Do You See What I See?

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Over the past week, I’ve been observing how my kids take in and process information. This little experiment has been fascinating.  What I’ve come to realize is that although we might be looking at the same thing, my kids and I “see” different things. This is particularly true with my 8-year old son.

My son had just finished a few pages of his multiplication workbook and asked me to check his answers. He’s much (much, much) more mathematically inclined than I am, so I wasn’t surprised when he answered all the math problems correctly. What did surprise me was a pattern he saw when multiplying by 5.

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Project Managers Are Creative Too!

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Image by orkboi via Flickr

There’s a lot of talk about creativity these days. A sweeping number of companies around the globe cite creativity as the number one competency for the future. Creativity beats out rigor, management discipline, integrity and even vision for this coveted position.

About a month ago, I ran a creativity training program for an advertising agency. The folks who attended the training included representatives from strategy, account management, and project management. As I invited participants to introduce themselves, a curious trend emerged. More so than any other discipline, project management professionals described themselves as “not creative.”  This is unfortunate as the prevailing question in the field of creativity has shifted from, “Are you creative?” to “How are you creative?”

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Number Sense: How to Help Your Kids Reach their Math Potential

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Image by woodleywonderworks via Flickr

With the back to school season upon us, memories of my elementary school years flash before me. I don’t know about you, but as a child I knew instinctively what type of student I was and what type of student I wasn’t. While subjects like English, Language and History felt natural, I was never one for math.  I was reminded of my gut feeling about math as I read the New York Times article, “In Future Math Whizzes, Signs of ‘Number Sense’“. The article confirms math abilities can be identified even before children enter school.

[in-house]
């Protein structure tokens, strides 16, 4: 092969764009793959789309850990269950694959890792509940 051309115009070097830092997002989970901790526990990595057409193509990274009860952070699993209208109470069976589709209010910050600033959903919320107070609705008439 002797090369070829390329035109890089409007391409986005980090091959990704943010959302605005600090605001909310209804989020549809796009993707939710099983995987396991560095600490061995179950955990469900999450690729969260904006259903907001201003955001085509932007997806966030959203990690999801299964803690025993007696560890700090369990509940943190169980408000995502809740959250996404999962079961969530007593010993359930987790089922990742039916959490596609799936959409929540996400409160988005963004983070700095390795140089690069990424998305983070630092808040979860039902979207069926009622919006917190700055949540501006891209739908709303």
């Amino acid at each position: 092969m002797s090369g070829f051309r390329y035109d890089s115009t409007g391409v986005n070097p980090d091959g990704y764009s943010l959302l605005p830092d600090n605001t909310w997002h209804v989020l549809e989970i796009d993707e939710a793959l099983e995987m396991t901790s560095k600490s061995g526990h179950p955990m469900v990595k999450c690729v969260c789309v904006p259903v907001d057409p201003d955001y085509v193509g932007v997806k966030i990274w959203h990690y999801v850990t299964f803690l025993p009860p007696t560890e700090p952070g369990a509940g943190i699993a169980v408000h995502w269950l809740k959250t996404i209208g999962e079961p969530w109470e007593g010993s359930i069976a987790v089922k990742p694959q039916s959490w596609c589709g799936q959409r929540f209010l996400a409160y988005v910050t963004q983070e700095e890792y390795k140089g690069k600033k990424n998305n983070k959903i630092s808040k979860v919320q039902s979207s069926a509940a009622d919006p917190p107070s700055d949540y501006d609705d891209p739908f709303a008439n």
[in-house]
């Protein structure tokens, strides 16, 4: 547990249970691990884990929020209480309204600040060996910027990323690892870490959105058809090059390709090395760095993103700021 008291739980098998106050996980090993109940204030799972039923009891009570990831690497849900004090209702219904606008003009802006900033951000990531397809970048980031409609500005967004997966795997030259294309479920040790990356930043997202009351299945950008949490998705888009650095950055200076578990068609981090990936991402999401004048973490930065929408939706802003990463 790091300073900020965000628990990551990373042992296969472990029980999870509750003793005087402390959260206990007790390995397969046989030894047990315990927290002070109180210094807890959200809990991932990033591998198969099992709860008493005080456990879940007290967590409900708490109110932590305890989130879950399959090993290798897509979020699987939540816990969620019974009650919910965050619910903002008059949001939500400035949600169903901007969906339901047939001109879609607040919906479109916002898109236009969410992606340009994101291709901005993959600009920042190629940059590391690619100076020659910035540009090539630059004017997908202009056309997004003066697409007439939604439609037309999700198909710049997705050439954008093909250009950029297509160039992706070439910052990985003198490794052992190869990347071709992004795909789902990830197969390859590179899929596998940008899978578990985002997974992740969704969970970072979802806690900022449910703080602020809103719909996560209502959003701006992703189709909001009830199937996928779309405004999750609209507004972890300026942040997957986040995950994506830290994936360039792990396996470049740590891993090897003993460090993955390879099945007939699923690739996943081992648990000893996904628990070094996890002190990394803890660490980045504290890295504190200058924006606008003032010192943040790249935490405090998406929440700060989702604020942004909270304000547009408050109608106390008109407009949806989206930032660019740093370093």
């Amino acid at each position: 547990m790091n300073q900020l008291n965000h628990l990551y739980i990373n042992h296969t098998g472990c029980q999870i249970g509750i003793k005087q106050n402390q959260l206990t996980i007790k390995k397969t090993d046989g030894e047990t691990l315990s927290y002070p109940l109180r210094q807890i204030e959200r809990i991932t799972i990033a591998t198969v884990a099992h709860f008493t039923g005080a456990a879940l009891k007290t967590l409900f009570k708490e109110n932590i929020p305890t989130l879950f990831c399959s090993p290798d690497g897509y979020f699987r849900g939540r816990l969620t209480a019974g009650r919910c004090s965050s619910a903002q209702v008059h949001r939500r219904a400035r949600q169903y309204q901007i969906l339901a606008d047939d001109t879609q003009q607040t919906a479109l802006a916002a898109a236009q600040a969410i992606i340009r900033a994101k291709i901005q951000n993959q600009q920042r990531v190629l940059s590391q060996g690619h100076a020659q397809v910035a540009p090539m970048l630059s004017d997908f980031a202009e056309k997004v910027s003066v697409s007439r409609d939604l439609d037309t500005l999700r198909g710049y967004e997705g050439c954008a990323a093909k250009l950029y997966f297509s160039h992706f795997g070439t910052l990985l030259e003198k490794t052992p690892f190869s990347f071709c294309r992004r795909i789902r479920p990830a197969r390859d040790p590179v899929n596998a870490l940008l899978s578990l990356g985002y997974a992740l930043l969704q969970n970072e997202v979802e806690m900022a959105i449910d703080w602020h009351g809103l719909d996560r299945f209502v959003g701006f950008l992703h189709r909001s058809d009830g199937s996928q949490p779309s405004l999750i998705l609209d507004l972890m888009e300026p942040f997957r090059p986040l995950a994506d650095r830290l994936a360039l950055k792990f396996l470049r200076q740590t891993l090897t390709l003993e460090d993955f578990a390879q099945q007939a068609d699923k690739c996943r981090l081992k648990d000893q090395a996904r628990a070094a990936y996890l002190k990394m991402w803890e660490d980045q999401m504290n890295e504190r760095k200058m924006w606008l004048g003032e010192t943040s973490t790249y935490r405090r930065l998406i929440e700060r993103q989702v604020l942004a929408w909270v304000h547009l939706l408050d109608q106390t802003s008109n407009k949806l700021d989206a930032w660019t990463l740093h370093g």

The New York Times reports children as young as three have a ‘number sense’, or intuition when it comes to mathematical concepts. In research that first appeared in the Developmental Sciences journal, Dr. Melissa Libertus, psychologist at Johns Hopkins University, found preschoolers were able to use their number sense to estimate whether there were more blue or yellow dots flashing on the screen even before they could count. The children with better number sense were also better at simple math problems.

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Do You Believe in Multiple Intelligences?

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When I first learned of Howard Gardner’s theory of Multiple Intelligences, I immediately believed. Over this past July 4th weekend, I was reminded of Multiple Intelligences when my son challenged me to 4 days of badminton tournaments. Though only 7, my son is really good at badminton. So much so, that I stopped “going easy” on him and fought heartily for every point I scored. Though I unleashed all the skill I could muster, my son only became better and better as I grew more and more tired.

As I considered Multiple Intelligences, I liked how Gardner defined intelligence by various modalities rather than a general ability. Multiple Intelligences include:

Book Review: A Whole New Mind, Daniel Pink

A Whole New Mind: Why Right Brainers Will Rule the Future

In this nonfiction work geared towards a business audience, Pink argues the age of “left-brain” dominance is giving way to “right-brain” thinkers whose minds are more akin to designers, inventors, teachers and storytellers than lawyers and MBA’s. With the coming of what Pink refers to as the Conceptual Age, the future is in the hands of creators and empathizers, pattern recognizers, and Read more of this post